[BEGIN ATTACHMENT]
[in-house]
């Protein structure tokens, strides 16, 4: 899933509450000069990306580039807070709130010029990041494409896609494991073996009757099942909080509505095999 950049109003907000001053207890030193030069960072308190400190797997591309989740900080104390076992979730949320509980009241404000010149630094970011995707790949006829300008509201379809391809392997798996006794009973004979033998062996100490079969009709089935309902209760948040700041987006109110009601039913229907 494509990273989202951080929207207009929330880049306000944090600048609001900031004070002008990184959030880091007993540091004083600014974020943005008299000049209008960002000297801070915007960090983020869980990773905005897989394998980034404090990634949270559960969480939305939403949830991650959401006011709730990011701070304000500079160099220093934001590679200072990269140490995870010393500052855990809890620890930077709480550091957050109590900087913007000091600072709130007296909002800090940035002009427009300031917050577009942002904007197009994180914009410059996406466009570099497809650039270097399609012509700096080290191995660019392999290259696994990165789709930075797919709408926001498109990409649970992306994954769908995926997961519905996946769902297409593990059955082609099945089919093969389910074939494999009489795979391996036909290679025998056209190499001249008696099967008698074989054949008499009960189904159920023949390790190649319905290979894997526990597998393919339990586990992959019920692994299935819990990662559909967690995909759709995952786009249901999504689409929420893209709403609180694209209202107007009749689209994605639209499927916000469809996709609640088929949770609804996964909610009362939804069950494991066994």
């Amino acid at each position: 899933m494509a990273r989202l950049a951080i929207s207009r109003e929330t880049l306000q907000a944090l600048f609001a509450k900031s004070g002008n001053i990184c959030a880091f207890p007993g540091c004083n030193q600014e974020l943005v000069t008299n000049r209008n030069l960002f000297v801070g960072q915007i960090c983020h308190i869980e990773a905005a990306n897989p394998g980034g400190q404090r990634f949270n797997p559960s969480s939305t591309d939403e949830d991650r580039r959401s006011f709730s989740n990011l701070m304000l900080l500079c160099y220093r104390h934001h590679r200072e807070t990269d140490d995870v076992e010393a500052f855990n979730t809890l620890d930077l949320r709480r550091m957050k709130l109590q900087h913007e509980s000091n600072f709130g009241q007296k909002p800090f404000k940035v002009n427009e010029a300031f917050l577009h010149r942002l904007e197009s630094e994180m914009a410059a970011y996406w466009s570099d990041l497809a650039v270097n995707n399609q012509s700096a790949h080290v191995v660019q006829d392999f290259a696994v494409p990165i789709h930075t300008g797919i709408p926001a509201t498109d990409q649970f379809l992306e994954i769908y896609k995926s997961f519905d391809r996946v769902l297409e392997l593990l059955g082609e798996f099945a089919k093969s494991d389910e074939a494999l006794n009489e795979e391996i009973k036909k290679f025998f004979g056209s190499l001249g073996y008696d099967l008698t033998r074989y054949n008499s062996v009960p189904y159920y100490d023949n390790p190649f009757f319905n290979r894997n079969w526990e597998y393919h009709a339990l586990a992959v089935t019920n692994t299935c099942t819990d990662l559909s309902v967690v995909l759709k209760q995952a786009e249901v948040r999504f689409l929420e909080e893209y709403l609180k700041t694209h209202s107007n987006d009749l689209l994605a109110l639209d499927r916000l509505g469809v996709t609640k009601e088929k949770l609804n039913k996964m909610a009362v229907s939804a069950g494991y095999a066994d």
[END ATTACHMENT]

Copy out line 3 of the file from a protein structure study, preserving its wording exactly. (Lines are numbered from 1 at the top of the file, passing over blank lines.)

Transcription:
């Amino acid at each position: 899933m494509a990273r989202l950049a951080i929207s207009r109003e929330t880049l306000q907000a944090l600048f609001a509450k900031s004070g002008n001053i990184c959030a880091f207890p007993g540091c004083n030193q600014e974020l943005v000069t008299n000049r209008n030069l960002f000297v801070g960072q915007i960090c983020h308190i869980e990773a905005a990306n897989p394998g980034g400190q404090r990634f949270n797997p559960s969480s939305t591309d939403e949830d991650r580039r959401s006011f709730s989740n990011l701070m304000l900080l500079c160099y220093r104390h934001h590679r200072e807070t990269d140490d995870v076992e010393a500052f855990n979730t809890l620890d930077l949320r709480r550091m957050k709130l109590q900087h913007e509980s000091n600072f709130g009241q007296k909002p800090f404000k940035v002009n427009e010029a300031f917050l577009h010149r942002l904007e197009s630094e994180m914009a410059a970011y996406w466009s570099d990041l497809a650039v270097n995707n399609q012509s700096a790949h080290v191995v660019q006829d392999f290259a696994v494409p990165i789709h930075t300008g797919i709408p926001a509201t498109d990409q649970f379809l992306e994954i769908y896609k995926s997961f519905d391809r996946v769902l297409e392997l593990l059955g082609e798996f099945a089919k093969s494991d389910e074939a494999l006794n009489e795979e391996i009973k036909k290679f025998f004979g056209s190499l001249g073996y008696d099967l008698t033998r074989y054949n008499s062996v009960p189904y159920y100490d023949n390790p190649f009757f319905n290979r894997n079969w526990e597998y393919h009709a339990l586990a992959v089935t019920n692994t299935c099942t819990d990662l559909s309902v967690v995909l759709k209760q995952a786009e249901v948040r999504f689409l929420e909080e893209y709403l609180k700041t694209h209202s107007n987006d009749l689209l994605a109110l639209d499927r916000l509505g469809v996709t609640k009601e088929k949770l609804n039913k996964m909610a009362v229907s939804a069950g494991y095999a066994d």